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Checking In On the Fascinating Boston Blades

By David F. Pendrys

The Boston Blades continue to rise out of the ashes of the events of 2015 in their bid to become a force again in the Canadian Women’s Hockey League. This will be the first in a series of check-ins to how the Boston Blades of the CWHL are doing this year as the rebuilding continues for this fascinating squad.. As a brief introduction, the Blades have had a turbulent history the past few years. After the NWHL popped into existence, the core of their 2015 Clarkson Cup Championship team jumped to the higher paying league’s various franchises. The two General Managers that inherited the team, Krista Patronick for two years, and now Jessica Martino, have had to rebuild the team in an environment where the CWHL only added paid salaries for the current season.

In the 15-16, Patronick was able to keep a small core of players together to build around. The excellent netminder Geneviève Lacasse and the renowned defender and Captain Tara Watchorn were the leaders, with Megan Myers, Erin Kickham, Nicole Giannino, Dru Burns and Kristina Brown also on hand. The season was a rough one. The Blades were outmatched against the best Canada had to offer. Lacasse and Watchorn put out a lot of fires but it was difficult for the Blades to get much going in that first year. Nonetheless they played hard but came away with a very unfortunate record.

Lacasse would depart a year later to Calgary as the way the CWHL is structured, players often need to go where their life takes them career-wise or otherwise. Watchorn would remain, and a new goaltender, Lauren Dahm, would rise to fill the void left in net, quickly.

Patronick would add other key players including Meghan Grieves, Chelsey Goldberg, Melissa Bizzari, Kate Leary, and Sato Kikuchi (who at the time played on a pairing with Nachi Fujimoto). Kayla Tutino and Dakota Woodworth were two more key additions, but they would depart to different teams in the following season. The Blades of 16-17 showed marked improvement, hanging in games with the other four strong CWHL teams. The result would be a 2-20-1-0-1 record, but also much more competitive play. Dahm would make 732 saves and post a .882 save percentage despite being pelted with shots often. She would hold steady to give Boston a chance in many of the contests. The new look Blades also were able to generate more offensive chances compared to the year before.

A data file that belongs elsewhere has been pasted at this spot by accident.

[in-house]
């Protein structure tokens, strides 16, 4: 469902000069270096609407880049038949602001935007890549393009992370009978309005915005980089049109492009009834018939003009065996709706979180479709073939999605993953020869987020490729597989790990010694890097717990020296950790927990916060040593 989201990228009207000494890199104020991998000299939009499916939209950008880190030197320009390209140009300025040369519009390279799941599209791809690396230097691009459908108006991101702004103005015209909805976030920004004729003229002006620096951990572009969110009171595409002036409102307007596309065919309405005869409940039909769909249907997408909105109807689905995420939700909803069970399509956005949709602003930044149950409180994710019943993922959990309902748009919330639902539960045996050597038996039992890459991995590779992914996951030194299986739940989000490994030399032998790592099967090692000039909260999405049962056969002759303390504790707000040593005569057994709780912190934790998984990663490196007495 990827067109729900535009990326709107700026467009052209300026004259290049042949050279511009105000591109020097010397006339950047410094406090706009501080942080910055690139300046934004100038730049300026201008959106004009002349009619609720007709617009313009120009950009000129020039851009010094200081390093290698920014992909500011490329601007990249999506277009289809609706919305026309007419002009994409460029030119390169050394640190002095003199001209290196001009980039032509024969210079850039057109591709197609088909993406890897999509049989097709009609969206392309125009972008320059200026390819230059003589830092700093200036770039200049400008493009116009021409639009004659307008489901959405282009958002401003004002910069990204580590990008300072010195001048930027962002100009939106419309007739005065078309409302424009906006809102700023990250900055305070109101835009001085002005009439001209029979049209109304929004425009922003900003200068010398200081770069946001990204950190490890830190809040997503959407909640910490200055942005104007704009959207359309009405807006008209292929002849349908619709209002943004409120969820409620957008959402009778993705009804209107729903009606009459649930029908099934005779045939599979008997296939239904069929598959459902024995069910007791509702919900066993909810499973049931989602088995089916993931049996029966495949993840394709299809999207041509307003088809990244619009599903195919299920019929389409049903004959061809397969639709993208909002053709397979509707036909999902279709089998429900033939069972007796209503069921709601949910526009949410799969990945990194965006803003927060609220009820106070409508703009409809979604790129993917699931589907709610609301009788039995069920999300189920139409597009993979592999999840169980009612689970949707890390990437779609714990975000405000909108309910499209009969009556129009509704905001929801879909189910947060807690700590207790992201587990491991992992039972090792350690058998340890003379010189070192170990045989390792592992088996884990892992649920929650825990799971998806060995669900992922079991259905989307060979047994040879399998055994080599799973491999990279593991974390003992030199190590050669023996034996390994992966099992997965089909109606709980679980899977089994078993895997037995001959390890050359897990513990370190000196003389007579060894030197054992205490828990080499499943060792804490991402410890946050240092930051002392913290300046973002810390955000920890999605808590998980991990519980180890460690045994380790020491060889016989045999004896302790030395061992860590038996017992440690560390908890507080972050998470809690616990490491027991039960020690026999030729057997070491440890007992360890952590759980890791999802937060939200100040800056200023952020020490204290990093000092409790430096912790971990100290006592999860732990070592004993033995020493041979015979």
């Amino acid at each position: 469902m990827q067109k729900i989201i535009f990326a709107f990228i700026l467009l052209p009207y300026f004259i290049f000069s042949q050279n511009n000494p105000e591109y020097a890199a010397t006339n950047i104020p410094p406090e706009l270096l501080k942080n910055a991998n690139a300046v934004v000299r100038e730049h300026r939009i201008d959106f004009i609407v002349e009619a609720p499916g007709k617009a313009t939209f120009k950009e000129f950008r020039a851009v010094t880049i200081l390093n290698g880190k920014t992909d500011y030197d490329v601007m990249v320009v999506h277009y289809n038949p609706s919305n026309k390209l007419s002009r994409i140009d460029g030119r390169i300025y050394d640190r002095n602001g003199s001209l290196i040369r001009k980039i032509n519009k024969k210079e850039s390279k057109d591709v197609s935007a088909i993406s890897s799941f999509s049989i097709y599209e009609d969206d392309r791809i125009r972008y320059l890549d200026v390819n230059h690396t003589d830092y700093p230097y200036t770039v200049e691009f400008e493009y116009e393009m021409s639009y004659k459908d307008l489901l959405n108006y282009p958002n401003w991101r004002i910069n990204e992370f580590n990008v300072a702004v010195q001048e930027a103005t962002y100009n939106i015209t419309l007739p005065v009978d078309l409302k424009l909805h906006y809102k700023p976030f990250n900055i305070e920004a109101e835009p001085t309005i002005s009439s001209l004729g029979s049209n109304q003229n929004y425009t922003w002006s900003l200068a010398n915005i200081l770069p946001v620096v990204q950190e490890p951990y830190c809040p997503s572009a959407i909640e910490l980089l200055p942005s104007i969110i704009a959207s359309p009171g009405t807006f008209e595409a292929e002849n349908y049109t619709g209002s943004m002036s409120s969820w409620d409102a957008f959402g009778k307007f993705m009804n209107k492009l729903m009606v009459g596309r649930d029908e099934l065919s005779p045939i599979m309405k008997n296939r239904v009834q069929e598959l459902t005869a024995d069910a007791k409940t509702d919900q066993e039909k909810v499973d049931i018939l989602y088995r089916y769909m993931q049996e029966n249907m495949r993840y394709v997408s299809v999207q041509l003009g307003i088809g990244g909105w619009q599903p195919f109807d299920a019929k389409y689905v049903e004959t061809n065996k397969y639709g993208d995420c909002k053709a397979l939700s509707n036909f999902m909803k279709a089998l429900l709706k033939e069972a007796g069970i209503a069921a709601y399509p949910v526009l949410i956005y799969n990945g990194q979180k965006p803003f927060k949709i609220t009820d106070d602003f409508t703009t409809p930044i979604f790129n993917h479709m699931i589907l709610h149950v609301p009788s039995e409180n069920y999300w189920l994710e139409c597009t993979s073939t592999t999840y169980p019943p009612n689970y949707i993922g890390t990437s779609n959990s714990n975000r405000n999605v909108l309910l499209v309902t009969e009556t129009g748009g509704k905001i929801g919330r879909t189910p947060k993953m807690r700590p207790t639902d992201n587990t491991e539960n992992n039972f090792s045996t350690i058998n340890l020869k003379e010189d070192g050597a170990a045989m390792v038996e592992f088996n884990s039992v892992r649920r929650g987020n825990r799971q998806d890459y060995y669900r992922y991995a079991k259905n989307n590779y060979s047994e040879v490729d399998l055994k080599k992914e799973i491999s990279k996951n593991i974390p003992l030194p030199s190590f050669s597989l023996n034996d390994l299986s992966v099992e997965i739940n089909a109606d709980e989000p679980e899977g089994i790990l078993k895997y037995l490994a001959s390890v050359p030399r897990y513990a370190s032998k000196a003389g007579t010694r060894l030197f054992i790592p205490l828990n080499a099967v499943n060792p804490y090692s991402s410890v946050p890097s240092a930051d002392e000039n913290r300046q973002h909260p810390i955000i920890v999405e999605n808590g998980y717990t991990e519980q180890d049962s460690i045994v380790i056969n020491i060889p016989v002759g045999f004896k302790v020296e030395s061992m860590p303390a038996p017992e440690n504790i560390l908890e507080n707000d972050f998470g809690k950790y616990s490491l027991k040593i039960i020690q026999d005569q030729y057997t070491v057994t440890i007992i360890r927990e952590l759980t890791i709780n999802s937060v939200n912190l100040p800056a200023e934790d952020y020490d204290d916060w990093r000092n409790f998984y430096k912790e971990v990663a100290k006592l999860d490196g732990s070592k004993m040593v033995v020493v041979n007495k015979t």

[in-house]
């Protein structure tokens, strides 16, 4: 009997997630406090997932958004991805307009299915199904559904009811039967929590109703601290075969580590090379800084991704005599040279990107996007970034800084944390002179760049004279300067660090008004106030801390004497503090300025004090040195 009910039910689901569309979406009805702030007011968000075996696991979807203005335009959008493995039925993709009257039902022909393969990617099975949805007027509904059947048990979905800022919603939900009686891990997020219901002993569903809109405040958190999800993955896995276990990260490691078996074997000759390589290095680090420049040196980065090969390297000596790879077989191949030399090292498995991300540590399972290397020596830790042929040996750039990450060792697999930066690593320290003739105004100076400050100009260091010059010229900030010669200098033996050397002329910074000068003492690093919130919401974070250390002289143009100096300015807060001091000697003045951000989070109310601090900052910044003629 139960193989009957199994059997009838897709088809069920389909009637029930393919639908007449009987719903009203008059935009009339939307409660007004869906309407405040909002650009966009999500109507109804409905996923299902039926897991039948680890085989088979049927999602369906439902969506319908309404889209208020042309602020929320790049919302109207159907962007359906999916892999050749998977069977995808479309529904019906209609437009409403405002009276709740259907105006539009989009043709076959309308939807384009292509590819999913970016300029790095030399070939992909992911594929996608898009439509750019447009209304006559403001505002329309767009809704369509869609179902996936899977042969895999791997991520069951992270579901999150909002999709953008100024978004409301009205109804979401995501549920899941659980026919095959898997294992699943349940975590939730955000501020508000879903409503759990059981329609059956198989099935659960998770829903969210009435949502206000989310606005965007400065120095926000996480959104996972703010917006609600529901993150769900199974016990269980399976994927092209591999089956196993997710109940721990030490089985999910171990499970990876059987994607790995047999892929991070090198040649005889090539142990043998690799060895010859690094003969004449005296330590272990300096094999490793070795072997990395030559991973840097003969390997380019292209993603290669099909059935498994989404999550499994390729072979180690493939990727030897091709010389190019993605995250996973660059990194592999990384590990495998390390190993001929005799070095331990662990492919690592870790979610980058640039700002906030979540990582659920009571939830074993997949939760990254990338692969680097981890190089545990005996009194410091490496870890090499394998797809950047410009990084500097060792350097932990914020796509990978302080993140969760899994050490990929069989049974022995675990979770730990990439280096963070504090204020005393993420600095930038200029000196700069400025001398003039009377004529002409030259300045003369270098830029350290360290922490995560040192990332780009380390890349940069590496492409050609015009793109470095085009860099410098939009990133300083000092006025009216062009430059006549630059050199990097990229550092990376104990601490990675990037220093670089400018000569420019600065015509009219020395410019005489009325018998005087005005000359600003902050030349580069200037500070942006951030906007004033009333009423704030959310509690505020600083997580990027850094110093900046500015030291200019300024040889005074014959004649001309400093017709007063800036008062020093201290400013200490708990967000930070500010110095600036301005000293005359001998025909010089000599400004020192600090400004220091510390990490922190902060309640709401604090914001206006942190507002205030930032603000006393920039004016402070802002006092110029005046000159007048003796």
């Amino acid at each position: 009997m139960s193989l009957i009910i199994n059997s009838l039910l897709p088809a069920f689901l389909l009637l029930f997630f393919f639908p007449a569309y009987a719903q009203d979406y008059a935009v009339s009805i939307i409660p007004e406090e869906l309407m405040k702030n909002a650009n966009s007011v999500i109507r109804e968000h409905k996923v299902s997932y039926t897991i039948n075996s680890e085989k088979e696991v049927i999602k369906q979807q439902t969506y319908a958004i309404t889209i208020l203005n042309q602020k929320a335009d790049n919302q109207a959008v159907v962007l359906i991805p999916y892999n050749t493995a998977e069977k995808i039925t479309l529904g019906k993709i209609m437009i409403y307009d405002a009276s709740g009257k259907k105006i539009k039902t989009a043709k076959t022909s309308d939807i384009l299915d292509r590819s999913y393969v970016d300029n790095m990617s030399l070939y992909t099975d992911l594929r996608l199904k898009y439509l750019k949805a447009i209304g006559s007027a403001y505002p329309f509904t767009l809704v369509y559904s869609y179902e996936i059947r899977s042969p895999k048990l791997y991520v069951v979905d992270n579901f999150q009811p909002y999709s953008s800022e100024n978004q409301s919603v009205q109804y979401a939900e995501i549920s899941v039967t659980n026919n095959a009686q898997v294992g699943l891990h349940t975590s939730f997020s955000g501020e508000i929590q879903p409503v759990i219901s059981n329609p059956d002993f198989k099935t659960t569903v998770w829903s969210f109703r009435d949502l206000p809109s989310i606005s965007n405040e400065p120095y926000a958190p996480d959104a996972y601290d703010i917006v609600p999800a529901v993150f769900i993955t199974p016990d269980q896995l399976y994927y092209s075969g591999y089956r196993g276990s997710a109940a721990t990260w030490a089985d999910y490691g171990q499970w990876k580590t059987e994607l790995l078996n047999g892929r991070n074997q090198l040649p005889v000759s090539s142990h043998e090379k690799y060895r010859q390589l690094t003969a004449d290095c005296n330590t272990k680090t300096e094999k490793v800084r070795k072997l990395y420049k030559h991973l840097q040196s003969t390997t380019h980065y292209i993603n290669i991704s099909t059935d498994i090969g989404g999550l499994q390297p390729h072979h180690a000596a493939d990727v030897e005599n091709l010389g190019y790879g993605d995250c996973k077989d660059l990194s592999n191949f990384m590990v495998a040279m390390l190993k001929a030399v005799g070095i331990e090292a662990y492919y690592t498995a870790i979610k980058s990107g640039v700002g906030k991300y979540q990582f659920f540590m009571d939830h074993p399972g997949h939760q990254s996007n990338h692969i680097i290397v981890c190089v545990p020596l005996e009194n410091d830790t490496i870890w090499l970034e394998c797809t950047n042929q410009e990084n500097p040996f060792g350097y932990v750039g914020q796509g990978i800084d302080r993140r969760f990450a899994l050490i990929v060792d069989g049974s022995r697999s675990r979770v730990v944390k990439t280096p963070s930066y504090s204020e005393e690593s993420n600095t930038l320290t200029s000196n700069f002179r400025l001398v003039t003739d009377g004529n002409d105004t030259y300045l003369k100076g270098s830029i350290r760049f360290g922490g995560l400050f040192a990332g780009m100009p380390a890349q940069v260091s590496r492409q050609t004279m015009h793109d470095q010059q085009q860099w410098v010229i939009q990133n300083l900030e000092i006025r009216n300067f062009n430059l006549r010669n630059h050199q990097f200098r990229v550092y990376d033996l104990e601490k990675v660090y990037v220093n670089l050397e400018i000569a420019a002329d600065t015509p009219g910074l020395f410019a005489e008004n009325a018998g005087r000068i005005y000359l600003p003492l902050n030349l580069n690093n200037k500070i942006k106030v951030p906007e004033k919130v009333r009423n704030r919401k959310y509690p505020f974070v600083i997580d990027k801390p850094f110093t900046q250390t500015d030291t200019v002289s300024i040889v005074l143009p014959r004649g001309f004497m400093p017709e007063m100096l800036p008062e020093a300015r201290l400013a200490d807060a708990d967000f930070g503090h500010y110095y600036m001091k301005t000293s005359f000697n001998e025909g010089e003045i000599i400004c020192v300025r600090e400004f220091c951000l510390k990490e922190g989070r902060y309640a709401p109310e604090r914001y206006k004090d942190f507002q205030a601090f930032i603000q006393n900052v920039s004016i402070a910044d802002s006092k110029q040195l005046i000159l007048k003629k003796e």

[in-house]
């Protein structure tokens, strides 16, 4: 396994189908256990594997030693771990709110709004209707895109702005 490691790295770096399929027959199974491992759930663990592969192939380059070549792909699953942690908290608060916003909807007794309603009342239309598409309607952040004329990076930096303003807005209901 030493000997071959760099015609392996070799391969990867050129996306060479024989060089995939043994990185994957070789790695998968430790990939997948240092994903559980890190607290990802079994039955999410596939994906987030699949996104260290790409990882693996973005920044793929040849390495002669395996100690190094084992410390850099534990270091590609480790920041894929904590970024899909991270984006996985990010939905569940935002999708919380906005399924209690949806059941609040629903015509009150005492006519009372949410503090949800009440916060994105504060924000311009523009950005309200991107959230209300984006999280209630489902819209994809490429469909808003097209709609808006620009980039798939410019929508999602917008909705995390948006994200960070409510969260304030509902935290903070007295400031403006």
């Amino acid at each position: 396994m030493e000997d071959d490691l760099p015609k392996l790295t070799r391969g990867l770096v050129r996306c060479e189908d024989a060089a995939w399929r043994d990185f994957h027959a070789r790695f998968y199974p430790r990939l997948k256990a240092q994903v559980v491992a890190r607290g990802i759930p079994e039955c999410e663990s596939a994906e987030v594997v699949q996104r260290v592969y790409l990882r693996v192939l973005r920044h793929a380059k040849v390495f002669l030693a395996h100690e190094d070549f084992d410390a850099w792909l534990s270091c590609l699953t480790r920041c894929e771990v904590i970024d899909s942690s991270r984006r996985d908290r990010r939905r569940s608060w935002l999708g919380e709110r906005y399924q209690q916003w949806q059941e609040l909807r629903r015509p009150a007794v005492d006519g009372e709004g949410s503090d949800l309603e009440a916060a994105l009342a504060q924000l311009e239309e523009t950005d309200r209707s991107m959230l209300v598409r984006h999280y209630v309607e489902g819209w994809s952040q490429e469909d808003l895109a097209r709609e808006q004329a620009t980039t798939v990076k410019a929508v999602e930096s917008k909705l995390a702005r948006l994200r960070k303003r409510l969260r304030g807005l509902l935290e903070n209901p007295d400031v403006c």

In year three, with the Canadian National Team players not available as they prepared for the Olympics, the CWHL added another twist with the two Chinese teams being introduced and with it the ability of those teams to bring on hockey ambassadors. Even in a year in which the CWHL had added salaries to the mix, the China squads had the ability to pay more. It is unknown whether the Blades could have landed any of the players who were drafted by Kunlun and Vanke, but it is at least possible the Blades might have added a player or two from that pool. Regardless, the Blades now had to face off against six teams with solid rosters as opposed to four the year before. Nonetheless Martino kept building.

Dahm returned to instantly solidify goaltending, along with Jetta Rackleff and Amanda Carridi who were previous backups. Watchorn departed to become an Assistant Coach at BU, leaving a hole in defense, but Brown, Burns and Kikuchi remained augmented by Erin Hall, Taryn Harris, Meghan Spurling, Kelly Kittredge and Jordan Hampton.

At Forward, Kickham, Leary, Myers, Grieves, Chelsey Goldberg, Bizzari, and Giannino were bolstered by Michelle Ng, Courtney Turner, Taylor Wasylk, Kaitlin Spurling, Casey Stathopoulos, Elizabeth Aveson, and more. This really took the growing offensive corps from the year before and added even more weapons.